Take the 2-minute tour ×
Stack Overflow is a question and answer site for professional and enthusiast programmers. It's 100% free, no registration required.

Possible Duplicate:
What is reflection, and why is it useful?

So I've been messing with the Reflection API lately, and it seems cool to screw around with here and there but what exactly is the use of it?

You see, it's all fun to get field/method names and return types and set accessibility and whatnot, but how could this [reflection] possibly be of any use if you can read the java file/class with your own eyes?

Maybe I'm really ignorant or I don't understand the full concept of this Reflection thingy, but could you explain to me in what ways this could be helpful?

share|improve this question

marked as duplicate by pst, Bill the Lizard Mar 21 '12 at 19:21

This question has been asked before and already has an answer. If those answers do not fully address your question, please ask a new question.

    
Imagine a serialization framework that takes a "POJO" and turns it into JSON or XML. (These exist). A structure can be dynamically determined (with or without annotations) just by "poking around" even if passing in an Object: in short, it's for doing things in an automated fashion without having to account for a particular compile-time type. –  user166390 Mar 21 '12 at 19:15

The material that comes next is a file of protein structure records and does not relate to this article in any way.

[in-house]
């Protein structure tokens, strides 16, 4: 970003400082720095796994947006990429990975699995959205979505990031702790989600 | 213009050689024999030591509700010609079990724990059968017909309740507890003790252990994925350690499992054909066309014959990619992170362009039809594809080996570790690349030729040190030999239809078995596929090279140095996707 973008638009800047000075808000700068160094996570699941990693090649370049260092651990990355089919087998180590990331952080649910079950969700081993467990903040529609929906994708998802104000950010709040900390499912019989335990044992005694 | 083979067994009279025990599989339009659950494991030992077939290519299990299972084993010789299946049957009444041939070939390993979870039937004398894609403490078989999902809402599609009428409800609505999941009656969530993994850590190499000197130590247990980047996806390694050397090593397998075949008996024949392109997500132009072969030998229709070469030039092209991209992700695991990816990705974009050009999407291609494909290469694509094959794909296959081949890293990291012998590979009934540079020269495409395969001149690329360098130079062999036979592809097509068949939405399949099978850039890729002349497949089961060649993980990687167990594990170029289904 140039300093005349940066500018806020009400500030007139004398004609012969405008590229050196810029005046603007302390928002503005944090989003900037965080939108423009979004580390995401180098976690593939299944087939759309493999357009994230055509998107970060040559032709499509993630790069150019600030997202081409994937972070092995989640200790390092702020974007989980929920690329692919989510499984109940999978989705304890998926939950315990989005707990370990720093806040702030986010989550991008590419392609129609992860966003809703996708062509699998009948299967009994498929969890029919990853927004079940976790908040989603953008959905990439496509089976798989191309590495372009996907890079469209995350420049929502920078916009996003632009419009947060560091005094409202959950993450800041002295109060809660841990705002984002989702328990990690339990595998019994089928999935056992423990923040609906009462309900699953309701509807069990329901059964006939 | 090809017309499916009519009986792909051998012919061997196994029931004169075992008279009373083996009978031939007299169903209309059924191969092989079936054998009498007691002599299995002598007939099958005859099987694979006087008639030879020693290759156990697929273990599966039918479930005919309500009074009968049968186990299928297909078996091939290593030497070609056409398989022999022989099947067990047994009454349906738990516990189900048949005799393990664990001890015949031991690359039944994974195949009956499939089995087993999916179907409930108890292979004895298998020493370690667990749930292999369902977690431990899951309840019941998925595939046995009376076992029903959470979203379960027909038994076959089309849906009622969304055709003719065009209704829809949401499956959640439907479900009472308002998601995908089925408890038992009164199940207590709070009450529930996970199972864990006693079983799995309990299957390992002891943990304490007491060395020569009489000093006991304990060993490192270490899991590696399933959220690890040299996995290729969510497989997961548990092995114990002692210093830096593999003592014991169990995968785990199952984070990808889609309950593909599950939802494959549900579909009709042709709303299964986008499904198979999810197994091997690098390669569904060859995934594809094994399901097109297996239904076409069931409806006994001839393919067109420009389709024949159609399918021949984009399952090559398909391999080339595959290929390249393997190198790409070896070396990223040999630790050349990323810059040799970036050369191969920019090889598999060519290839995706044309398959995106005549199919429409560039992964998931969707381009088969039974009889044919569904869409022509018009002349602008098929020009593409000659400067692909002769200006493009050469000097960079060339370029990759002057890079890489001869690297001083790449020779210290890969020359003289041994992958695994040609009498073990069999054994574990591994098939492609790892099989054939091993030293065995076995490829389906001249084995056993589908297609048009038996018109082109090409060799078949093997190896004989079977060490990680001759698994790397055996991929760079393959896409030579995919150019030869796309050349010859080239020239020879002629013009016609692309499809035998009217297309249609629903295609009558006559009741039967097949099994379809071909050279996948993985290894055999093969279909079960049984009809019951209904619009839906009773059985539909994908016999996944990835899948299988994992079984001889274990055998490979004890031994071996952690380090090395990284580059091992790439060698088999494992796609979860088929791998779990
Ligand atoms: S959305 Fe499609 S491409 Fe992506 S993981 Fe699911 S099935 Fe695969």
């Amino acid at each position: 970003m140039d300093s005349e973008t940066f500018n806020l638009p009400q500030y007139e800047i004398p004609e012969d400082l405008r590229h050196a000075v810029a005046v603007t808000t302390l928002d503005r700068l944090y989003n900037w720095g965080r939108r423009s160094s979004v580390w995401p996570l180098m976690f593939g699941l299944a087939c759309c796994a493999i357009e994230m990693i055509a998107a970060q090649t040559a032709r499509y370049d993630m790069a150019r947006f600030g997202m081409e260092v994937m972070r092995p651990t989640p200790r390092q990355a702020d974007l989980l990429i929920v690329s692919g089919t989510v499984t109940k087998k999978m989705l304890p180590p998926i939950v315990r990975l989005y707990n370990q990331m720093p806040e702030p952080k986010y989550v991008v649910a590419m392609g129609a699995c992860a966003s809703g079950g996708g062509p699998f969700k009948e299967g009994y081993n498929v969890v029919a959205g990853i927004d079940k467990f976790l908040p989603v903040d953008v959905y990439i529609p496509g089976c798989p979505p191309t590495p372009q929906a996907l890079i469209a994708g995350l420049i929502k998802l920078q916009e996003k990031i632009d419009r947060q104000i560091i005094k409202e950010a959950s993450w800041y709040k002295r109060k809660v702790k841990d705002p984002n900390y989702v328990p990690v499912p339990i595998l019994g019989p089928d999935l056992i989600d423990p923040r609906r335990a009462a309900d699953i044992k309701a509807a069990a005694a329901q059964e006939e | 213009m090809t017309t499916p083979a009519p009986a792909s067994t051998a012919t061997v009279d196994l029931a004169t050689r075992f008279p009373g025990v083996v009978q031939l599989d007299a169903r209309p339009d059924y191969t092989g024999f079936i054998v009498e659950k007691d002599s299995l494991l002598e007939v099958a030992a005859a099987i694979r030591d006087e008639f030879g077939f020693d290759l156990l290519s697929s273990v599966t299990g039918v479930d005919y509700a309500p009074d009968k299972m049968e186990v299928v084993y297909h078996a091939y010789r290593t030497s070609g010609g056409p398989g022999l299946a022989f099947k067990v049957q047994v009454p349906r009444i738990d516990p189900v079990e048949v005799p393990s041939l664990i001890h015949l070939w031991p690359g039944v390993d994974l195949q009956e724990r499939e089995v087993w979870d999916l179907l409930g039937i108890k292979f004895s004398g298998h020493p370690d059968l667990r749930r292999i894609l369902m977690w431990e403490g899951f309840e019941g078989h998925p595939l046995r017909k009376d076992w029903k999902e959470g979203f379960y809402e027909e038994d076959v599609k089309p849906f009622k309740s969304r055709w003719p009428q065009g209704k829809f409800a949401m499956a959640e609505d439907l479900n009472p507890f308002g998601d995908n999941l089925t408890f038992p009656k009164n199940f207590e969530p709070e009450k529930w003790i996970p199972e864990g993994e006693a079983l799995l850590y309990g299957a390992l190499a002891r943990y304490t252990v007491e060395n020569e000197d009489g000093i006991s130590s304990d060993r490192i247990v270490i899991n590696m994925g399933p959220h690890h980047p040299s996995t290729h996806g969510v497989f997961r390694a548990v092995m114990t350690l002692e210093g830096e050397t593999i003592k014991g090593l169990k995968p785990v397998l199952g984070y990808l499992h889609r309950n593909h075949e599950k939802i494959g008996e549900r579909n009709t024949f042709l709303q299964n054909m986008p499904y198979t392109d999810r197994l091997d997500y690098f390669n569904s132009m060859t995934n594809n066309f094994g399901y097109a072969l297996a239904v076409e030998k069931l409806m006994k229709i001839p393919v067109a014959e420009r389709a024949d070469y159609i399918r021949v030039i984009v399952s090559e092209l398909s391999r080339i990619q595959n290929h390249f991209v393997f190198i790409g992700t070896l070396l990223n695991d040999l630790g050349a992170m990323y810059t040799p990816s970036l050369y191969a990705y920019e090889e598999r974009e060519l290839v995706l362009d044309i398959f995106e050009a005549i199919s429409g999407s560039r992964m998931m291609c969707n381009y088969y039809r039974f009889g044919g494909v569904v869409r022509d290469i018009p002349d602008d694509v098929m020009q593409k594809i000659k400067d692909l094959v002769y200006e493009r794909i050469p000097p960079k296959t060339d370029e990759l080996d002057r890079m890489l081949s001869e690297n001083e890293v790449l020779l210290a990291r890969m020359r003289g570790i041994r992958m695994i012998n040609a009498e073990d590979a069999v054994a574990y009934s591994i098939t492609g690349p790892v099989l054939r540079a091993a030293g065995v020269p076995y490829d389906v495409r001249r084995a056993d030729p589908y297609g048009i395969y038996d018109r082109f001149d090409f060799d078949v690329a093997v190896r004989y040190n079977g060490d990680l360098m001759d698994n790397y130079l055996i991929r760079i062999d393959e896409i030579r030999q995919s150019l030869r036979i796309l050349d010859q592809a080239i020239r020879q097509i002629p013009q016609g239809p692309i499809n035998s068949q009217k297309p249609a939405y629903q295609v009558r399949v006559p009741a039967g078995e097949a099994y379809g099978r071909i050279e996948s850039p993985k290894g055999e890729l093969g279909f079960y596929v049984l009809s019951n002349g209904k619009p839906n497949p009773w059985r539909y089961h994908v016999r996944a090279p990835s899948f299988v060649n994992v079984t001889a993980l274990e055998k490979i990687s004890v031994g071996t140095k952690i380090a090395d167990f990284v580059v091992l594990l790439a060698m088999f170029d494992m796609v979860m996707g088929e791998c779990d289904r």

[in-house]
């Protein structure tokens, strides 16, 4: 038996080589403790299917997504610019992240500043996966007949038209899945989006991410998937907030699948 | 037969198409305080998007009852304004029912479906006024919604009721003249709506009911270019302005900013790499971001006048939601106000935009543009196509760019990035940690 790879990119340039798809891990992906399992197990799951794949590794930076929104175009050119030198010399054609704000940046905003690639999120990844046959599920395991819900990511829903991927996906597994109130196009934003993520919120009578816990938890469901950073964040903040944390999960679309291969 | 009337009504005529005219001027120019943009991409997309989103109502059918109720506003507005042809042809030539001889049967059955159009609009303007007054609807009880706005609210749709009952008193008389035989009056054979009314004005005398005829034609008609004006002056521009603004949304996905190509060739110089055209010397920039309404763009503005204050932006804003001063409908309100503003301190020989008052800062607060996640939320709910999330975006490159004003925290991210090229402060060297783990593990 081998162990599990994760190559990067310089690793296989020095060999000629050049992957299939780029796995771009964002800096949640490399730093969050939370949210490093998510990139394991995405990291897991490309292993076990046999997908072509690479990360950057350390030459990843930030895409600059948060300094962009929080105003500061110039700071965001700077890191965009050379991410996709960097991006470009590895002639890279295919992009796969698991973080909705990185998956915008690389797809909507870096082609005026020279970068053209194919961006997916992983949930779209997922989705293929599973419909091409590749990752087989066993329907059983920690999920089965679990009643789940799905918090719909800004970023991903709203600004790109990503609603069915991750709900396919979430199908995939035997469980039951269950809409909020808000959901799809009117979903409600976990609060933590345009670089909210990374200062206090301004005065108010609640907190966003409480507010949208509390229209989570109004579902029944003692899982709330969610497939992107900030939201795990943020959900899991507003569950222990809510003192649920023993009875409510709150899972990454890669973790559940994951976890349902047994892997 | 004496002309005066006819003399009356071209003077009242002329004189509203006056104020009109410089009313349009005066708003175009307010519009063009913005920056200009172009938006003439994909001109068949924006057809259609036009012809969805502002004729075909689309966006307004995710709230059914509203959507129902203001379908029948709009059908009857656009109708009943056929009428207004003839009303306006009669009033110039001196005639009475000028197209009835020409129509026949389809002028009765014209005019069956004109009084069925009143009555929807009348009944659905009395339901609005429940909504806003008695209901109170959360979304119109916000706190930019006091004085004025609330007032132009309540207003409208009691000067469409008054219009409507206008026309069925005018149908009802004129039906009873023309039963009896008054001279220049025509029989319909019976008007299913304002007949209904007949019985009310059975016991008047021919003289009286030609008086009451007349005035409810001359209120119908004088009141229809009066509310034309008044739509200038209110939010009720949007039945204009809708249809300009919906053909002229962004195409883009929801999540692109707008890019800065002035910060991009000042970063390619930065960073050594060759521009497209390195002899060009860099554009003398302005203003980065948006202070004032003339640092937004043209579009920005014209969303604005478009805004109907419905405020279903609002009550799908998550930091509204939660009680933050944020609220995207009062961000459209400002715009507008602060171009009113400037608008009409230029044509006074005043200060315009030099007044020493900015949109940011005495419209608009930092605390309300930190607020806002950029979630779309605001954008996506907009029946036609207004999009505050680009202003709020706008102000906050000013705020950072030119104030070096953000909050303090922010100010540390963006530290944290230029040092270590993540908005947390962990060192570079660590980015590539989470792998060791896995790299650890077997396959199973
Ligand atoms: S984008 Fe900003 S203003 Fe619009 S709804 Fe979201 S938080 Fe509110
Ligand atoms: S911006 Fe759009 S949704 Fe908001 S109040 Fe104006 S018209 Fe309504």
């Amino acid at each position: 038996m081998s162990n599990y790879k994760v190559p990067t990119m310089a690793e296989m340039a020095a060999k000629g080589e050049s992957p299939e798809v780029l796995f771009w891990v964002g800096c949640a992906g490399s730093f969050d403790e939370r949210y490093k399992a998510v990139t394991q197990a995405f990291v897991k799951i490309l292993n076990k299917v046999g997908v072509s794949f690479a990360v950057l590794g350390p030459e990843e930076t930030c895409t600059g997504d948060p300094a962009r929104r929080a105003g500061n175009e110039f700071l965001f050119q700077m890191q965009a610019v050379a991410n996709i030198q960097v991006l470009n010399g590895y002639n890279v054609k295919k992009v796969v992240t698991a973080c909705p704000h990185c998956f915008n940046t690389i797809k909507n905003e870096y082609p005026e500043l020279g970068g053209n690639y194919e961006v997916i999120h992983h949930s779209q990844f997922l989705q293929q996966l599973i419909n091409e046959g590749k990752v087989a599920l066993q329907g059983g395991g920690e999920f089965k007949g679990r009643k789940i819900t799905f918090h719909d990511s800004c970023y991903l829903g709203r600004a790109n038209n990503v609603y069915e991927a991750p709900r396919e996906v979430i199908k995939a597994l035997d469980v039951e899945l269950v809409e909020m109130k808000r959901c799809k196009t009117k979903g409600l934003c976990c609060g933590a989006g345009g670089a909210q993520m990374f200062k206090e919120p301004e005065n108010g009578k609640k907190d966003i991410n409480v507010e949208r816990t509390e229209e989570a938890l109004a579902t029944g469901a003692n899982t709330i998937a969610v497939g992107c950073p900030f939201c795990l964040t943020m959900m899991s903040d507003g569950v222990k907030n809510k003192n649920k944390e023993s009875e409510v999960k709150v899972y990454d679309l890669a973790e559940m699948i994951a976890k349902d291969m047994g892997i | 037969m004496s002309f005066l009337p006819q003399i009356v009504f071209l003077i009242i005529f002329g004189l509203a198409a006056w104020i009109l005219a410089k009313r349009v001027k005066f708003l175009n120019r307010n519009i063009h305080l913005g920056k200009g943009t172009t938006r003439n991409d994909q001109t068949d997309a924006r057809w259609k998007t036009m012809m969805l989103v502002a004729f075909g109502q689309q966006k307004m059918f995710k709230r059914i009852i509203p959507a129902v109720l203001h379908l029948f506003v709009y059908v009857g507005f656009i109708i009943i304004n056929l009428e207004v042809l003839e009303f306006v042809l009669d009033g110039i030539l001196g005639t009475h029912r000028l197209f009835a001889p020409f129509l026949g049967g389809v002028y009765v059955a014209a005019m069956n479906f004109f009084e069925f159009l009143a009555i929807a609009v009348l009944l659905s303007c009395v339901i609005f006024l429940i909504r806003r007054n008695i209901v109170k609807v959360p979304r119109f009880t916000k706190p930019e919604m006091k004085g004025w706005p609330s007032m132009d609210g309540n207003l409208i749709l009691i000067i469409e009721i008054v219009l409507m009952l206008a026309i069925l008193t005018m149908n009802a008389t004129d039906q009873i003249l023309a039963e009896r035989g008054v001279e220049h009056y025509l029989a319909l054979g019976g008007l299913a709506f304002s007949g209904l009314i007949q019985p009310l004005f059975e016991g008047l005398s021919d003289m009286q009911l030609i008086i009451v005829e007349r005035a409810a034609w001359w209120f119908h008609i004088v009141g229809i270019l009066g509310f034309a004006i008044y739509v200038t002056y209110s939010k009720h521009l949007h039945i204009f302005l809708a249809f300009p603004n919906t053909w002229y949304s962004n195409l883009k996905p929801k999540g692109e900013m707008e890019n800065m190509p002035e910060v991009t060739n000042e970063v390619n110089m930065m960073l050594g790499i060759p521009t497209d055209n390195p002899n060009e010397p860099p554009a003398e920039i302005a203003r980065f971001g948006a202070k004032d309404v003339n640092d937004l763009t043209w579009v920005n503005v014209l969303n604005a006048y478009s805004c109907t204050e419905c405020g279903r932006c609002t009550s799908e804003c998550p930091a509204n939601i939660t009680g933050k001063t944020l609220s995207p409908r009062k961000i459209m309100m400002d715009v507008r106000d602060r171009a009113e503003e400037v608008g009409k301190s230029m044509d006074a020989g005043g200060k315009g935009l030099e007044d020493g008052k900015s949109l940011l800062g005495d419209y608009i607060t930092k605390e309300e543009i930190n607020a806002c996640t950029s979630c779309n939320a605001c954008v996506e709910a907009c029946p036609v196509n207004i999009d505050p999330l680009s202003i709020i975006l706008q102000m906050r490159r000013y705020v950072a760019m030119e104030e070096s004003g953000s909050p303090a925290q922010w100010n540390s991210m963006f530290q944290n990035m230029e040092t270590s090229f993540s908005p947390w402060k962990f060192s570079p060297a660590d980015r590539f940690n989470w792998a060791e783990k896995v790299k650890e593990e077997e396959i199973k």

3 Answers 3

up vote 4 down vote accepted

There are times when you want to have a library which can handle any data types without having to read the class files.

e.g. Serialization, database connectivity frameworks, dependency injection frameworks, frameworks which use annotations.

share|improve this answer
1  
That is actually way more useful than I ever could have imagined. Thanks mate. –  ZimZim Mar 21 '12 at 20:25

Reflection is used with generics. This way one piece of code can handle a multiplicity of types of objects.

It is also used when you don't necessarily have access to the java file but want to know something specific about it, usually in a troubleshooting effort.

share|improve this answer

I have used it to generate keys and values from an object I did not have access to change.

So if you have a large codebase and a team "owns" a class you need to use, but it's really set in stone. That is, no further changes, and you really need to convert it to your own format, than doing it manually, which is tiresome, so what you can do is get the fields name and its value and according to your rules put it in your own object.

share|improve this answer

Not the answer you're looking for? Browse other questions tagged or ask your own question.